I will discuss how hospitality operations might evolve resulting in potential changes to organizational structures and human resource practices such as selection, training, job descriptions, job specifications, and other related aspects.
Hotel Tech Report suggests that increasing flow of VC investments into hotel technology, the growth in the consumer-convenience technologies, and the ability to use APIs to integrate various software packages indicates a changing hospitality industry landscape.
A similar trend is noticeable in the restaurant space including the growth of online ordering systems and delivery apps, AI based automated inventory management systems, QR code menus, and contactless payment systems. These trends have been accelerated by the pandemic and its related challenges in labor markets dislocations, increasing wages, and the growth of hybrid work arrangements.
Commentators note that the top 10 technology trends of 2022 include a continued growth in artificial intelligence, big data analytics, the internet of things, growth of the metaverse, robotics, and blockchain. In addition, flex work, hybrid work, and work-from-home (WFH) arrangements are becoming more embedded.
For example, the Landmark London hotel is experimenting with a four-day working week for its chefs. Hybrid work arrangements mean transformation of consumers and their preferences for hospitality products such as lodging, business dining, or meetings and events. WFH will also impact employees’ preferences for their engagement with hospitality organizations. Much experimentation with WFH and hybrid work models are motivated by the ongoing labor market conditions. Increases in labor costs and the ongoing reconfiguring of industries suggest that technology solutions will gain increasing importance in managing operating economics.
Technology and Its Effects on HR
Advances in technology and its adoption in the hospitality industry will motivate several changes in HR practices. The effects of technology will differ depending on specific jobs/role – frontline operations positions such as a server, a housekeeper, or a front desk attendant or back-of-house operations such as accounts, finance, revenue management, and so on. The adoption of technology in hospitality will also be driven by the strategic orientation of the firm.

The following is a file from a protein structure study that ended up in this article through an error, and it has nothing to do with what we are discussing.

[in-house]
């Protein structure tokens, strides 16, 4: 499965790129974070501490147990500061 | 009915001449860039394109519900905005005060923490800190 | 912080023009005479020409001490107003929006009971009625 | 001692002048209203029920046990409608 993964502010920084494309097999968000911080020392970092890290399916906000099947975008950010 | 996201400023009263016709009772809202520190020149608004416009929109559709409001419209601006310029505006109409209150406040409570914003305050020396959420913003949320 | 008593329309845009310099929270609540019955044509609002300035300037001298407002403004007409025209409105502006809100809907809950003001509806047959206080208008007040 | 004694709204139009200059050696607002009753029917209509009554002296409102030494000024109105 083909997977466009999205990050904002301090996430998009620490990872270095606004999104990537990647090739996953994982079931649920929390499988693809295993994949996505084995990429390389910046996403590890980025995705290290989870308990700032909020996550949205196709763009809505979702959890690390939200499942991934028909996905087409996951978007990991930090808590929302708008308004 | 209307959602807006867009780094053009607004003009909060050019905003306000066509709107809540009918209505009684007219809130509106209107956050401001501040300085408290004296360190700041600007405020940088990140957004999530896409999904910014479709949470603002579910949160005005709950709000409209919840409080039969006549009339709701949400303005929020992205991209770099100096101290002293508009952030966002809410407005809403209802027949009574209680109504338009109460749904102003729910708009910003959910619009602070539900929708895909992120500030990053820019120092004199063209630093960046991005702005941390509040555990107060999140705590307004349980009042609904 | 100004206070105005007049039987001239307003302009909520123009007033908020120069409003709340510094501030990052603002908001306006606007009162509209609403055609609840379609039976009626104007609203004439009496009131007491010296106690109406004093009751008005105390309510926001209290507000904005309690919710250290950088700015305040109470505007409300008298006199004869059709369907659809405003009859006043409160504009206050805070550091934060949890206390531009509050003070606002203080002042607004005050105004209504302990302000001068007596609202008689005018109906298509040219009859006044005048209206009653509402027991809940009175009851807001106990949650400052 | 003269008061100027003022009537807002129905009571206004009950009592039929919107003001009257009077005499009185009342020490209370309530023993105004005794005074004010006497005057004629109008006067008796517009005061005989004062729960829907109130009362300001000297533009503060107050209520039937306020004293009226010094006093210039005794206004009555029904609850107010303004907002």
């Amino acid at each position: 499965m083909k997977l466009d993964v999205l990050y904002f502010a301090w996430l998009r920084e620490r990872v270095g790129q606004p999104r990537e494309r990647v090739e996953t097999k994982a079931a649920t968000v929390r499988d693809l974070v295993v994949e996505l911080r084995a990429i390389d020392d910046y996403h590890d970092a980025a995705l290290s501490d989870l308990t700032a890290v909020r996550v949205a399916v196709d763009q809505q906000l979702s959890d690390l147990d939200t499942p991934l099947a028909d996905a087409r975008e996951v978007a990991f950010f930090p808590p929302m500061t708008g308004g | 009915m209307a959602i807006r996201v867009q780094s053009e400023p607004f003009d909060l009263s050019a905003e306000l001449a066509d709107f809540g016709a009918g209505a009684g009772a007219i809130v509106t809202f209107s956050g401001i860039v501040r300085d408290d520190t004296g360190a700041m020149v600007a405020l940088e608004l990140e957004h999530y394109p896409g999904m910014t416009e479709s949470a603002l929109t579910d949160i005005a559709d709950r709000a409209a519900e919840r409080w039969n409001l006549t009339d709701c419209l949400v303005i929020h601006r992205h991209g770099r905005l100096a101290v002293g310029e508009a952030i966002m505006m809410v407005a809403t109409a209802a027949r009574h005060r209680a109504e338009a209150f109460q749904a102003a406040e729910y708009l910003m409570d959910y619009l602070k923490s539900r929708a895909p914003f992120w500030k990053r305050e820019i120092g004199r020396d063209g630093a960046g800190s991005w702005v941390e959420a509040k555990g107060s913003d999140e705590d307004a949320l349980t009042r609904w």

Technology and Strategy
Hospitality organizations offer various service levels – from economy to luxury – and how each responds to and adopts technology in its operations will determine the magnitude of change in its HR practices and systems. Service levels here refer largely to the extent of interpersonal interactions holding other aspects of quality such as physical ambience, location, and so on, constant.
In a recent article, I suggested four strategic positions based on two components: the level of technology visible to the customer and extent of the human interaction or ‘high-touch’ element. Visible technologies are those technologies that the customer will interact with during the service event, for example a self-check-in kiosk. Invisible technologies are those that a customer will not interact with but are nevertheless essential to complete the check-in process, for example, reservations systems.
Four strategic positions are possible: augmented luxury, traditional luxury, tech, and economy based on the extent to which a hotel company balances visible/invisible technology and employee interactions. As the economic, operational, and market benefits of technology supported hospitality operations becomes more apparent and entrenched, two very broad orientations will be adopted: organizations that select increasingly high-cost, high human interaction supported services and those that rely to a far greater extent on technology solutions, reducing human interactions. The speed of adoption of either will depend to a great deal on consumer preferences.
Trend analysis indicates that consumers and hospitality professionals are increasingly accepting of technology solutions in many aspects of hospitality. According to a report prepared by Amadeus (2021), about 25% of global hoteliers reported that they will keep or apply “technology that streamlines operations”, about 20% support “contactless delivery of food and beverage, room service and similar,” and 20% support ensuring minimal interaction between frontline staff and guests. Based on Everett Rogers’ model of innovation diffusion, these hoteliers are probably innovators and early adopters and more will adopt operational technologies once they have been ‘beta’ tested.
Consumers are increasingly more accepting of technology solutions especially if the technology supports their key expectations. I noted in another piece that service outcomes are composed of two components: functional and emotional. Briefly, the functional element refers to the bed or food service the customer is buying. The emotional components include the “the high touch” or the feelings and emotions the service causes in the customer.